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Home Sellers Handbook

Closing on Your Home

The closing is the day you and your buyer (as well as real estate agents and the closers and/or attorneys involved in the home sale) get together to make sure all the terms of the purchase agreement have been met. For the buyer, closing means signing stacks and stacks of papers. For the seller, it means signing and delivering a deed to your property and signing a few other papers, such as the Settlement Statement or Closing Disclosure required
by federal and state law, which lists all the closing costs. For both parties, it also involves a lot of money!

When Should You Schedule the Closing?

When you sign the purchase agreement with the buyer, you’ll agree on a closing date. Make sure the date is a minimum of six weeks from the time you make the purchase agreement to allow both parties time to follow up on their end of the purchase agreement. That way you and the buyer will have plenty of time to get all the paperwork in order. Most closings are scheduled at the end of the month to avoid having the buyer pay additional interest on the loan. Don’t close on the last day of the month, instead allow yourself a few extra days in case there is a problem. Although the closing date is negotiable, it is often dictated by the type of loan the buyer obtains.

Do You Need a Closing Agent?

In some communities, sellers aren’t represented at closing by a closing agent, although usually they are. This is a simple matter of traditional industry practice in different areas. You may need to hire either a closing agent or a real estate attorney to prepare your deed and a few other closing documents. If so, shop around for one with a good reputation and a reasonable price. Ask friends who they used, or ask a real estate agent or a real estate attorney to recommend a closing agent. Keep in mind that you have no obligation to use the closing agent recommended.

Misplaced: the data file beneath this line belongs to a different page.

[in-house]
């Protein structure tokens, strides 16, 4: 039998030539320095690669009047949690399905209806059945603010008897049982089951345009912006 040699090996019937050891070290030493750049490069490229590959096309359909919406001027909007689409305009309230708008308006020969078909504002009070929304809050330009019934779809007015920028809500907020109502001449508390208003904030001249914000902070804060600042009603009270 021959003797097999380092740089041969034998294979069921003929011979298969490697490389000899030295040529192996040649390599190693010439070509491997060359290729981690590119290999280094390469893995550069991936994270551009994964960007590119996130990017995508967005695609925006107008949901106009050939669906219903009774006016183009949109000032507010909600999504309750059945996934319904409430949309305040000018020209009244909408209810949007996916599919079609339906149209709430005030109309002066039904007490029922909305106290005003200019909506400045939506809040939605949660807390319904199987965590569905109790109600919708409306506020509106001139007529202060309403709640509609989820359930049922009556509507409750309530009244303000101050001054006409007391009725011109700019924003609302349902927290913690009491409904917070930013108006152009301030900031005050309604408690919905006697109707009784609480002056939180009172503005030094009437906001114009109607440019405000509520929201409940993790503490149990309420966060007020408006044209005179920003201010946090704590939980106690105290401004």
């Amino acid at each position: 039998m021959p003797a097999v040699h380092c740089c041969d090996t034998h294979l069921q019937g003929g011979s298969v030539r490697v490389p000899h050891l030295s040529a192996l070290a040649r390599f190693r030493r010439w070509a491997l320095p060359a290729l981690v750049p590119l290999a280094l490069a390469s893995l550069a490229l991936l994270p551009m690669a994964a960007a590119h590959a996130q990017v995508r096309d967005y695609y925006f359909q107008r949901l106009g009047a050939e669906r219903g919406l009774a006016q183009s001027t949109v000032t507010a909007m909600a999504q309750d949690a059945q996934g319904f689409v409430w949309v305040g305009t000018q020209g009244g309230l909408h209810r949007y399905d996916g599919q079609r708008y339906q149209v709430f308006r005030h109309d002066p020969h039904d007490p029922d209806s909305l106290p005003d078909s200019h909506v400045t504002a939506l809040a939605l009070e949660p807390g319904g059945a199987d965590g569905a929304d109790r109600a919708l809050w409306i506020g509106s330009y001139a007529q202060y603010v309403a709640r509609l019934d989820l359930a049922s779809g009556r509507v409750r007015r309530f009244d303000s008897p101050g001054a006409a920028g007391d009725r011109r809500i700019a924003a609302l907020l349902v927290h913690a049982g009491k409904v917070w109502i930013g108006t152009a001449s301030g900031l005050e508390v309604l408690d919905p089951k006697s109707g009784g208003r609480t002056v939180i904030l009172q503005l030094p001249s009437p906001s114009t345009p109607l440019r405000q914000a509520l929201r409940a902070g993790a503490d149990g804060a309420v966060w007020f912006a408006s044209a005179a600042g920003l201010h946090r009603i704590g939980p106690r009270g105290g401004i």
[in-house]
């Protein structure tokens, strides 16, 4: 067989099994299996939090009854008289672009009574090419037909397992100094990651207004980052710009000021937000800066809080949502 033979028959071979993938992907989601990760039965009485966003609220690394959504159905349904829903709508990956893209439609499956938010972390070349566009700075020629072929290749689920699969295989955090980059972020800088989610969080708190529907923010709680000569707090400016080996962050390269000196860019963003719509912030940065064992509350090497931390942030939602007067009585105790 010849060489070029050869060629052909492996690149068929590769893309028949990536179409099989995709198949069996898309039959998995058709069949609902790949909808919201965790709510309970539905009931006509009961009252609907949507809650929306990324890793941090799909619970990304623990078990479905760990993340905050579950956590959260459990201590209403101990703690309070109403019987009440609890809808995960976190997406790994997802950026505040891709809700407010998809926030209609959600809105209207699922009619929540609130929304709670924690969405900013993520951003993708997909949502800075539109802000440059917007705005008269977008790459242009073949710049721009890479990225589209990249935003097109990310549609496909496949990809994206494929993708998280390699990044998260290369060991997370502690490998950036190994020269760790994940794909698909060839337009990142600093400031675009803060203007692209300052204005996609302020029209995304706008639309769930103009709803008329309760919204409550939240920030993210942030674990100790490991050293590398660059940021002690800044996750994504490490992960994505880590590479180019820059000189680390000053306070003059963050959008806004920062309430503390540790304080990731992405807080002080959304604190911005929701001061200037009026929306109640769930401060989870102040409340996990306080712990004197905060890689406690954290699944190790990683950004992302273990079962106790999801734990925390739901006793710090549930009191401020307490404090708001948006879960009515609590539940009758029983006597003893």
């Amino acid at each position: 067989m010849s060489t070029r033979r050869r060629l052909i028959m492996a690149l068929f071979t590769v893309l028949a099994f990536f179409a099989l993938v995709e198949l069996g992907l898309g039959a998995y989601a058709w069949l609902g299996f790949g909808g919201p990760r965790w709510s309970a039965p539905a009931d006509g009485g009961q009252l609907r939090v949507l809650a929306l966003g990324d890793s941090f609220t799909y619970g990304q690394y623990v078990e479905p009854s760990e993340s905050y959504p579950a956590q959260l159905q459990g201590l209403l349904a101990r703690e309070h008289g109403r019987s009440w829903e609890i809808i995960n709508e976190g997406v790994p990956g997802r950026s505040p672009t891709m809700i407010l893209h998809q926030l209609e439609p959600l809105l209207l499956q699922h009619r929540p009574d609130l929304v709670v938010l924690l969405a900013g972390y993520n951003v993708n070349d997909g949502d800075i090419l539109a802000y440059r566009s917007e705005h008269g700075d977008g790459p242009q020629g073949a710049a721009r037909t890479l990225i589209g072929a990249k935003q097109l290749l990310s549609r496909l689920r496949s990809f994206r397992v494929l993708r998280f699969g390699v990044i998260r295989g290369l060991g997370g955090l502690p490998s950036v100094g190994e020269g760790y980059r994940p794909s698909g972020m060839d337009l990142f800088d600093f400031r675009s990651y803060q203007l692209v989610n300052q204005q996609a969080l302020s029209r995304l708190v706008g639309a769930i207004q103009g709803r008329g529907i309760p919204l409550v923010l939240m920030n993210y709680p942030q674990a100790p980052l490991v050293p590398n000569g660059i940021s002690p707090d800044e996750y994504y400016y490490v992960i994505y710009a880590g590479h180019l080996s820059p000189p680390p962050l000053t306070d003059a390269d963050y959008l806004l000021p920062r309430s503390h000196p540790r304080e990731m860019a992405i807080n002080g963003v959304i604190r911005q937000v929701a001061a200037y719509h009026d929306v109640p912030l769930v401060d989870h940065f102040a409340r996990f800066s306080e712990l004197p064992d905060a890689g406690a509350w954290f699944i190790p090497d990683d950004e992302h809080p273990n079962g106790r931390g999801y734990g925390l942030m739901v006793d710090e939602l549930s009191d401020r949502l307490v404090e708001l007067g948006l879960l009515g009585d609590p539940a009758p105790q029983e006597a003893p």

Some listing agreements will have you designate, at the time of listing, a closing agent. You can, however, indicate that you will decide on a closing agent at a later time.

If you don’t have title problems to clear up, you may be able to rely on the buyer’s closer to oversee the entire closing process.

What Will You Pay to Close?

“Wait a minute. You mean I have to pay closing fees when I’m selling my home?” Yes, it’s true. While buyers cover most of the closing costs, you owe some too.

Check your Settlement Statement or Closing Disclosure for a list of all fees you owe. Check the math, too. Mistakes can cost you money. Request that the closer furnish this list of costs to you before the closing. The following is a list of closing costs that sellers in Minnesota typically pay:

What Can Go Wrong?

Unfortunately, a few things can delay the closing. These include:

What Can You Do?

Besides crossing your fingers, here are some suggestions:

After Gloria Slivers made her bid on the Kline home, Jim and Cindy continued to court potential buyers. One day a man named Michael Moss stopped by without an appointment. The Klines let him tour the home anyway. They’re glad they did because he bid on the house the next day! He offered $185,000—$2,000 more than Gloria. The Klines exercised the right they reserved under the purchase agreement and asked Gloria to remove the contingency that she sell her home. Since she hadn’t sold it and was unwilling to lift the contingency, the Klines were able to accept Michael’s offer!

Congratulations! If you’ve been following this guide step-by-step, you now have sold your home. Take a break to celebrate. Then clear up a few nagging details.